[German]This week, a sophisticated cyberattack on servers storing information belonging to the International Committee of the Red Cross (ICRC) was discovered week. The attack compromised personal data and confidential information on more than 515,000 vulnerable people. The data came from at least 60 Red Cross and Red Crescent National Societies around the world.
I became aware of the facts through various posts, which were made public by the Red Cross itself on this site.
The Red Cross writes that the attack compromised personal data and confidential information on more than 515,000 vulnerable people. This includes people separated from their families due to conflict, migration and disasters, missing persons and their families, and people in detention. The data came from at least 60 National Red Cross and Red Crescent Societies from around the world.
The ICRC's greatest concern following this attack is the potential risks associated with this breach – including the release of confidential information – to the people the Red Cross and Red Crescent network seeks to protect and support, as well as to their families. When people go missing, the anxiety and uncertainty for their families and friends is great. Robert Mardini, Director General of the ICRC, comments:
An attack on missing persons' data makes the anxiety and suffering for families even harder to bear. We are all appalled and stunned that this humanitarian information is being targeted and compromised. This cyberattack puts people who are already in need of humanitarian aid at even greater risk.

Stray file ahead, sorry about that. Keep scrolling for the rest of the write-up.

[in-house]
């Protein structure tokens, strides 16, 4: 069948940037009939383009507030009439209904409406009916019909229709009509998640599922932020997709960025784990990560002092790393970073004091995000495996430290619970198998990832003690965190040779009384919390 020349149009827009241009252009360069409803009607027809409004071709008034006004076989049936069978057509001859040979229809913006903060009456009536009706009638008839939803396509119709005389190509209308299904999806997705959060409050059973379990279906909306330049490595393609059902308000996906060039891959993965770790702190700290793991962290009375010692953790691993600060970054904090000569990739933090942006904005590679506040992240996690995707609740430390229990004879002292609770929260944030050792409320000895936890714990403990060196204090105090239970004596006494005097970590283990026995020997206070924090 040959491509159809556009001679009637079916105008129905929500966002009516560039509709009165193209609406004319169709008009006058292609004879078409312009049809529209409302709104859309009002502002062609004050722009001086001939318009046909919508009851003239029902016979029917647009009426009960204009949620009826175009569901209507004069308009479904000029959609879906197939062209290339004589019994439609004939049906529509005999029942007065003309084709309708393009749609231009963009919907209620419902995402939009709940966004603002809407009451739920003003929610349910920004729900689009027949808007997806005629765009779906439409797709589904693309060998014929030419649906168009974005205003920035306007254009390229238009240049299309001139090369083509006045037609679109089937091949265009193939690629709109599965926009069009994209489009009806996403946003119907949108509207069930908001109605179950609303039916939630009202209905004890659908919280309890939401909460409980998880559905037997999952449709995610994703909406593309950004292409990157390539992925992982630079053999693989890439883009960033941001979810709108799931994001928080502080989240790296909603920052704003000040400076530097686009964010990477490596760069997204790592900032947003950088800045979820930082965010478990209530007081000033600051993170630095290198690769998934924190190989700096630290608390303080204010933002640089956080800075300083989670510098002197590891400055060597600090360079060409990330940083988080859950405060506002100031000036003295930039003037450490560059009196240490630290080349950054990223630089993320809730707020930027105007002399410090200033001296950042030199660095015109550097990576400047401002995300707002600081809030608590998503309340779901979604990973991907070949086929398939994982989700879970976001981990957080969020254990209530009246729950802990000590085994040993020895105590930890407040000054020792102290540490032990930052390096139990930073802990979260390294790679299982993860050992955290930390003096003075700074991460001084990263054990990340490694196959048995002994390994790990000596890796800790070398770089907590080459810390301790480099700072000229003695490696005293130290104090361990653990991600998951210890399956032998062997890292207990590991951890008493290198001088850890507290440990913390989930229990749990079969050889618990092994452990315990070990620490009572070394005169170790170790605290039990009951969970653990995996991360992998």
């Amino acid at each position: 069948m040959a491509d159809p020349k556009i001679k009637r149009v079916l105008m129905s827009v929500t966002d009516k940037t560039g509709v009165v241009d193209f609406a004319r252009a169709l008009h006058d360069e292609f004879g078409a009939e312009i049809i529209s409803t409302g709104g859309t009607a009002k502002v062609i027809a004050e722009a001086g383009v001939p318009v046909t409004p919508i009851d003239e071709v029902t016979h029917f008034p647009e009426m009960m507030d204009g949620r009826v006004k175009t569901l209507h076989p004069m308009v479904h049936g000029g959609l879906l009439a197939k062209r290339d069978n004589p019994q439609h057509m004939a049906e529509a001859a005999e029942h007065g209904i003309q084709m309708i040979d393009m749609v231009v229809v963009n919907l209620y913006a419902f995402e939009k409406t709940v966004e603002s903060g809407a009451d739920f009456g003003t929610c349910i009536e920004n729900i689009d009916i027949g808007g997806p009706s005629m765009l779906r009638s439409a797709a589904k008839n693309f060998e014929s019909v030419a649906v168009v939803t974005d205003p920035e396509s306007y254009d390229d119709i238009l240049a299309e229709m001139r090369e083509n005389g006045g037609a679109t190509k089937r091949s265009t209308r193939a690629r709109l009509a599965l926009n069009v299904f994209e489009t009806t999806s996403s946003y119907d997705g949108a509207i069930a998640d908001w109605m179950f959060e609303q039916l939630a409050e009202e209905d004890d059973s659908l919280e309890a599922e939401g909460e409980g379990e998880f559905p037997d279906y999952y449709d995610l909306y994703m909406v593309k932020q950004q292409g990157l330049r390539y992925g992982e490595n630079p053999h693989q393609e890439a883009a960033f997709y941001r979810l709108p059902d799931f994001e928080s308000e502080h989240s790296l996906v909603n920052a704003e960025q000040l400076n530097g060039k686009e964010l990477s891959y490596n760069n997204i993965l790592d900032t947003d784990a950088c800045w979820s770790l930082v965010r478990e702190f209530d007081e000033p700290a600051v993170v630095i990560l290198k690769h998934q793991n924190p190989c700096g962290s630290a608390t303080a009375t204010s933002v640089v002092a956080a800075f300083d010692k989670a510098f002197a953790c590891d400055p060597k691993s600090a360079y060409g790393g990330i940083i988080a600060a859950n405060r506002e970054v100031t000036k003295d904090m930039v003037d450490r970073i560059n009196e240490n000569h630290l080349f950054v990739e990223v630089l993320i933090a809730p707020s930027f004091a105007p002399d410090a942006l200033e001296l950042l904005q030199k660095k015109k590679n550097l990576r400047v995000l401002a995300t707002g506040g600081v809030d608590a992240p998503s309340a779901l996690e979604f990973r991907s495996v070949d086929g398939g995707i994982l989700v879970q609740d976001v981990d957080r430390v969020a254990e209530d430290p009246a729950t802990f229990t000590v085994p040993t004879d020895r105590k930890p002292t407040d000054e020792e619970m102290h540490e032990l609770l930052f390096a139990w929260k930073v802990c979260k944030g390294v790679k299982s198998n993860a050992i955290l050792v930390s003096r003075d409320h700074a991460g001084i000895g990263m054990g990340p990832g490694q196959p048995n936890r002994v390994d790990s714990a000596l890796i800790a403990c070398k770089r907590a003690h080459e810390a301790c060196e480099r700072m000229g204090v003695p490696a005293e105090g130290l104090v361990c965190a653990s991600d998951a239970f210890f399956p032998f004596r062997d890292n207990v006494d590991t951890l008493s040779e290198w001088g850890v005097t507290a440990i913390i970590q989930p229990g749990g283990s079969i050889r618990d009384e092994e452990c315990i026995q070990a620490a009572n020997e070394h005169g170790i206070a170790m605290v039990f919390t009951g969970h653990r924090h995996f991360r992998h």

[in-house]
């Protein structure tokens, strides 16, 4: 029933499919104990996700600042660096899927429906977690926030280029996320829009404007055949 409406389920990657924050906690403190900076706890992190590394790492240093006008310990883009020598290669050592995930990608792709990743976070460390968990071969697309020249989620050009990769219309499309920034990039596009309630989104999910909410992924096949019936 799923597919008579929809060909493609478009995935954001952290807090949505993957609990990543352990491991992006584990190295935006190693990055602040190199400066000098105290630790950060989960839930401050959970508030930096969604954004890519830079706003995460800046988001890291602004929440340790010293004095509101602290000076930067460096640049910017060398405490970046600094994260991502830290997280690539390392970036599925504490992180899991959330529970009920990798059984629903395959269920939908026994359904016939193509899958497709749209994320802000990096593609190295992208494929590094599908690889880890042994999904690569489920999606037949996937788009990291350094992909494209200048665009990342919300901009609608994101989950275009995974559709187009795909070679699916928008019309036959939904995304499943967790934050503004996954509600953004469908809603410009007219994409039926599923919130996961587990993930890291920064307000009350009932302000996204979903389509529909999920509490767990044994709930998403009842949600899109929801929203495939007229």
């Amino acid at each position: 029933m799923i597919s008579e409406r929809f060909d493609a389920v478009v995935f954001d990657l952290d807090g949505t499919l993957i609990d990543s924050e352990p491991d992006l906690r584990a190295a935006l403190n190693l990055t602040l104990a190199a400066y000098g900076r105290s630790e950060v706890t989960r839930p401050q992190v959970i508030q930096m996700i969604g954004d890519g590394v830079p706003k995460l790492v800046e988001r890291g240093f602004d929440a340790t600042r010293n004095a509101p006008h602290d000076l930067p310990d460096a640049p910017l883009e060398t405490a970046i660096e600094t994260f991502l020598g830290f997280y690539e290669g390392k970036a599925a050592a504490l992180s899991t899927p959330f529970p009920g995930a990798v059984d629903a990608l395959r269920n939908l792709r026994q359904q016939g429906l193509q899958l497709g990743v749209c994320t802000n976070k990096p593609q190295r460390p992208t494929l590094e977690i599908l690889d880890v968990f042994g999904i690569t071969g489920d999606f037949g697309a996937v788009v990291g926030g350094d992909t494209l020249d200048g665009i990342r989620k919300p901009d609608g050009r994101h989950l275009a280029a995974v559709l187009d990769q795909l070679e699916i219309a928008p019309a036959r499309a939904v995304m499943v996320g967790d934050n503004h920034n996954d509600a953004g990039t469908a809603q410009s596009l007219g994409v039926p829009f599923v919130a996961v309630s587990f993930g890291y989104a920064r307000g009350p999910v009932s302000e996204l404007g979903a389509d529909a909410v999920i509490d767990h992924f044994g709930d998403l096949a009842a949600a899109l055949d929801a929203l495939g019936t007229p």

While we do not know who is responsible for this attack or why it was carried out, we have this appeal to make to them. Their actions could potentially bring even more suffering and pain to those who have already endured unspeakable suffering. The real people, the real families behind the information you now have are among the least powerful in the world. Please do the right thing. Do not share this data, do not sell it, do not leak it, and do not use it in any other way.
The ICRC has no immediate leads on who carried out this cyberattack, which targeted an outside company in Switzerland that the ICRC contracted to store data. There is no indication yet that the compromised information has been released to the public. The IT people are working as quickly as possible to find a solution so that this important work can continue.
By way of background, the ICRC, along with the wider Red Cross and Red Crescent network, runs a program called Restoring Family Links, which aims to reunite family members who have been separated by conflict, disaster or migration. Due to the attack, we were forced to shut down the systems that underpin our work to restore family links, which affects the Red Cross and Red Crescent Movement's ability to reunite separated family members.
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